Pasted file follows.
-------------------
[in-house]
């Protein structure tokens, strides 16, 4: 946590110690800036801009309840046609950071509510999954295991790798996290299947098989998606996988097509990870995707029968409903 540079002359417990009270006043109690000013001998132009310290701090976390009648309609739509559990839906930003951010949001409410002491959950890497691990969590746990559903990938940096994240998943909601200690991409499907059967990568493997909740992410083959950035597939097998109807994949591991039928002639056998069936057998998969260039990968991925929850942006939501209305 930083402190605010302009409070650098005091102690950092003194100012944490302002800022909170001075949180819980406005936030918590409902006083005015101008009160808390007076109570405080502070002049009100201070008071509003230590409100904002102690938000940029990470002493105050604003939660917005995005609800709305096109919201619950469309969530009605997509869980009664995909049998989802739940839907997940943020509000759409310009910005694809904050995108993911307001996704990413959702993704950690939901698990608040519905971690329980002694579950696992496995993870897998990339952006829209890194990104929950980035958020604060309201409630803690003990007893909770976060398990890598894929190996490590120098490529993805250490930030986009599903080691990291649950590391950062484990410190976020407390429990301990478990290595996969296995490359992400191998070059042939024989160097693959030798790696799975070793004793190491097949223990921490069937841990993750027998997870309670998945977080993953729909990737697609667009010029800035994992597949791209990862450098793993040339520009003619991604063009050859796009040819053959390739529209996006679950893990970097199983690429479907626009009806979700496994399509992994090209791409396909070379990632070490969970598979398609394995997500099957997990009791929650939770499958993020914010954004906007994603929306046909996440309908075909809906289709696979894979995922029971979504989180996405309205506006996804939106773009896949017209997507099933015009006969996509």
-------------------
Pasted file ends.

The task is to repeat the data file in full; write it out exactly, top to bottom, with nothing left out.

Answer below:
[in-house]
């Protein structure tokens, strides 16, 4: 946590110690800036801009309840046609950071509510999954295991790798996290299947098989998606996988097509990870995707029968409903 540079002359417990009270006043109690000013001998132009310290701090976390009648309609739509559990839906930003951010949001409410002491959950890497691990969590746990559903990938940096994240998943909601200690991409499907059967990568493997909740992410083959950035597939097998109807994949591991039928002639056998069936057998998969260039990968991925929850942006939501209305 930083402190605010302009409070650098005091102690950092003194100012944490302002800022909170001075949180819980406005936030918590409902006083005015101008009160808390007076109570405080502070002049009100201070008071509003230590409100904002102690938000940029990470002493105050604003939660917005995005609800709305096109919201619950469309969530009605997509869980009664995909049998989802739940839907997940943020509000759409310009910005694809904050995108993911307001996704990413959702993704950690939901698990608040519905971690329980002694579950696992496995993870897998990339952006829209890194990104929950980035958020604060309201409630803690003990007893909770976060398990890598894929190996490590120098490529993805250490930030986009599903080691990291649950590391950062484990410190976020407390429990301990478990290595996969296995490359992400191998070059042939024989160097693959030798790696799975070793004793190491097949223990921490069937841990993750027998997870309670998945977080993953729909990737697609667009010029800035994992597949791209990862450098793993040339520009003619991604063009050859796009040819053959390739529209996006679950893990970097199983690429479907626009009806979700496994399509992994090209791409396909070379990632070490969970598979398609394995997500099957997990009791929650939770499958993020914010954004906007994603929306046909996440309908075909809906289709696979894979995922029971979504989180996405309205506006996804939106773009896949017209997507099933015009006969996509």